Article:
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Uriah Heep - Wake The Sleeper CD (album) cover

WAKE THE SLEEPER

Uriah Heep

 

Heavy Prog

3.46 | 158 ratings

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Easy Livin
Special Collaborator
Honorary Collaborator / Retired Admin
4 stars Wake up! (Set your sights)

The album title is self evident, as Uriah Heep finally release their first album of the 21st century, some ten years after "Sonic origami". There is just one line up change to report, with Russell Gilbrook replacing Lee Kerslake on drums. Kerslake was recently granted voluntary early retirement on the grounds of ill health, having been with the band since the "Demons and Wizards" album was released in 1972. Apart from the change of drummer, this line up has now been together for over 20 years, displaying a stability the early versions of the band could only dream of.

The delay in recording "Wake the sleeper" was put down to long running contractual issues (i.e. finding one!). The album was actually recorded about a year ago, but further turmoil within the band's new record label meant it was delayed further so that the appropriate promotional effort could accompany its release.

The album has 11 tracks in all, the first eight of which are written by the long established partnership between guitarist/ founder Mick Box and keyboard player Phil Lanzon. Lanzon contributes one further track alone, while Trevor Boulder writes the remaining two.

The album opens with what is (if memory service me correctly!) the first ever instrumental by the band. Well actually it isn't, because this the title track features ah-ah vocals and a refrain of the title, but the focal point is the blistering guitar work of our Mick, whose trademark wah-wah sound ensures that there will indeed be no sleeping for the next hour or so! The following "Overload" is very much in the mould of tracks such as "Between two worlds", being an organ driven wall of sound number. The lyrics warn of the dangers associated with the digital age such as isolation and the inability to separate reality from fantasy. Phil Lanzon adds some really spicy keyboards here, his contribution overall being far more up-front than of late.

Successive tracks such as "Tears of the world" and "Light of a thousand stars" confirm that this is very much business as usual for Uriah Heep. The emphasis on multi-part harmonies, swirling organ and distinctive guitar solos is very much still the core value for the band.

Lyrically, "Book of lies" is interesting. There is a lot of anger and grief on the part of either Box or Lanzon about something which has been written about them. One can speculate that the culprit may be Ken Hensley, the only member of the classic line up not to get a name check in the sleeve notes, but such speculation may of course be wide of the mark. "What kind of god" is undoubtedly a highlight. This highly progressive number is lyrically an update on "Wake up (set your sights)", but builds majestically to an ah-ah backed guitar crescendo.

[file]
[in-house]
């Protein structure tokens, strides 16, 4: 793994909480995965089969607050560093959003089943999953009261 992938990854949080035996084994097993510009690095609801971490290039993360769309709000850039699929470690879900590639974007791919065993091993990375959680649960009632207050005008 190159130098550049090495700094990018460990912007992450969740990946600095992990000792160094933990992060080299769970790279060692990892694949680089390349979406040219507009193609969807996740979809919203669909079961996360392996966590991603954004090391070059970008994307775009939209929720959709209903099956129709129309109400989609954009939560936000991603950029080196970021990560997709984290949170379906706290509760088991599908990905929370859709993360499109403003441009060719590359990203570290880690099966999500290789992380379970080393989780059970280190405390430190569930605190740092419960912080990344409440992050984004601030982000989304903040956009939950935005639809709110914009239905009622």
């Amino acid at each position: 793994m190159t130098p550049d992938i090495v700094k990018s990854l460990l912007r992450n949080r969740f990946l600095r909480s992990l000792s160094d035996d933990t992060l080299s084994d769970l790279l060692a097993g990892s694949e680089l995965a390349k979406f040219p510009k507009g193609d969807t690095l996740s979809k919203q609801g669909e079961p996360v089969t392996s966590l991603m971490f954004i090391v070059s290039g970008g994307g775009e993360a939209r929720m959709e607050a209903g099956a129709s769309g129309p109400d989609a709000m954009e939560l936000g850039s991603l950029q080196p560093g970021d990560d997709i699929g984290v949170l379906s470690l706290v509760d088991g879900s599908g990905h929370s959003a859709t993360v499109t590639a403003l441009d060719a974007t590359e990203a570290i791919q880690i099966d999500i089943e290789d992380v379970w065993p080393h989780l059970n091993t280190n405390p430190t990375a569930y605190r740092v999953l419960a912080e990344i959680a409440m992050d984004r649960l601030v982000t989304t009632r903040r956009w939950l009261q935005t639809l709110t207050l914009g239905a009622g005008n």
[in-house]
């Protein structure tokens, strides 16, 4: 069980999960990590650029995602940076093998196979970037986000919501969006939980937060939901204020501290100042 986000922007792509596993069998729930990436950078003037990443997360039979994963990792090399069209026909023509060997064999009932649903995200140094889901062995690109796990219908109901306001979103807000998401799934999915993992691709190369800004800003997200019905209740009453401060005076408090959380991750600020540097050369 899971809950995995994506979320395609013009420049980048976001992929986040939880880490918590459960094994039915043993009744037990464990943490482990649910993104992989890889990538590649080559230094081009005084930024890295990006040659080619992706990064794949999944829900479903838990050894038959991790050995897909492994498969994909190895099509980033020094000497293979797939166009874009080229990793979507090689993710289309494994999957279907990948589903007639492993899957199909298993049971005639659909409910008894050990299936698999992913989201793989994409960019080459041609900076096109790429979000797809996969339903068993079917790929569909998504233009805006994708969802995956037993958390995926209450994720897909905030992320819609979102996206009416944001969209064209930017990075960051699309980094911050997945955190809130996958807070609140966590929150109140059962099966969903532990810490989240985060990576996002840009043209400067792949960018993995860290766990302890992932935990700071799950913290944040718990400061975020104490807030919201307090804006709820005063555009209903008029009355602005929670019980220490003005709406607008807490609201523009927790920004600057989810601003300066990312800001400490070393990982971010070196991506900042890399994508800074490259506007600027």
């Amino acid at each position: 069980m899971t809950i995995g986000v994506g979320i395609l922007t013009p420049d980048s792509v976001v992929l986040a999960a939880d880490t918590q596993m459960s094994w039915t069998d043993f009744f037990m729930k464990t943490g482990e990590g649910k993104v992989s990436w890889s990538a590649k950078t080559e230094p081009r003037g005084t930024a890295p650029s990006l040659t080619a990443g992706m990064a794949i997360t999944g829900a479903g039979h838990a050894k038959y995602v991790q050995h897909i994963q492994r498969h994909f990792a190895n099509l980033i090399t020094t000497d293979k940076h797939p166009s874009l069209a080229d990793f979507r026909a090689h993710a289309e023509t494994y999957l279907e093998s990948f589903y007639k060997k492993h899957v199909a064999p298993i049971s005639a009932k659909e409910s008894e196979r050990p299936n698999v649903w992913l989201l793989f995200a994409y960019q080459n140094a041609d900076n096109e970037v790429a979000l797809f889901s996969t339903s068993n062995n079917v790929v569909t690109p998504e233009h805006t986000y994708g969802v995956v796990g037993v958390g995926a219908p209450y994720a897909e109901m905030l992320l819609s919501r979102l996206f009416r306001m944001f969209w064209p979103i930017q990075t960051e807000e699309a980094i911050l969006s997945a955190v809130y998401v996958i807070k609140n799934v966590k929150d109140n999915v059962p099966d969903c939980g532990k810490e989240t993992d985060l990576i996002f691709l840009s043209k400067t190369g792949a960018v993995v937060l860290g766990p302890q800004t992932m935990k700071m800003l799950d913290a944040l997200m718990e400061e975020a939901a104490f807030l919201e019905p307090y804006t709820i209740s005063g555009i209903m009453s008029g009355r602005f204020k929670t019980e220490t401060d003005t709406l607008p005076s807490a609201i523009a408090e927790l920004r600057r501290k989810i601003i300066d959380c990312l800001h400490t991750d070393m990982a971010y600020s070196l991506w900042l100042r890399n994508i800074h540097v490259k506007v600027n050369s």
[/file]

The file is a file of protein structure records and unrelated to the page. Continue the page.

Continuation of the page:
The first Trevor Boulder number "Angels walk with you" is really the first song to slow things down, and even then only marginally. The song has a bluesier, funky feel more in line with the Coverdale era Deep Purple style. Boulder's other composition for the album, "War child" closes the album by returning us to a powerful anthemic style number.

Those who enjoyed the relatively recent albums "Sonic origami" and "Sea of light" will not be disappointed with "Wake the sleeper". The difference here is not in the style, but in the quality of the songs and their arrangements. The band have used the inordinately long gap between albums to nurture the songs and to develop them into well crafted pieces. There is a confidence and a commitment to quality throughout this album which sets it apart from any other Bernie Shaw era release.

For me, this is not an album which looks backwards though. While the songs here are undeniably through and through Uriah Heep, music has moved on a lot in the near 40 years since the band first upset the critics. This is without doubt music for 21st century. What unfortunately will probably not change though is that the commercial music press will remain stuck with their preconceptions when presented with a new Uriah Heep album.

Lyrically, there is far more emphasis than usual here in getting across various messages. Virtually every track has a moral or a story to tell. Musically, there are no real surprises, except perhaps the complete absence of anything soft or ballad like whatsoever. Right from the earliest days, there has been a policy of including at least one chance to pause for breath, but this album rocks from start to finish. In the fullness of time, I expect that this album will find its place in the history of the band well towards the top of any favourite album charts. The sleeper is well and truly awake!

The sleeve illustration is a wonderfully atmospheric picture of a female deity by the Greek born artist Ioannis (who now lives in the USA). Ioannis has provided covers for many bands including King Crimson and Deep Purple. The photo of the band on the back of the booklet is equally atmospheric, apparently portraying the members as Marlon Brando's official henchmen!

Easy Livin | 4/5 |

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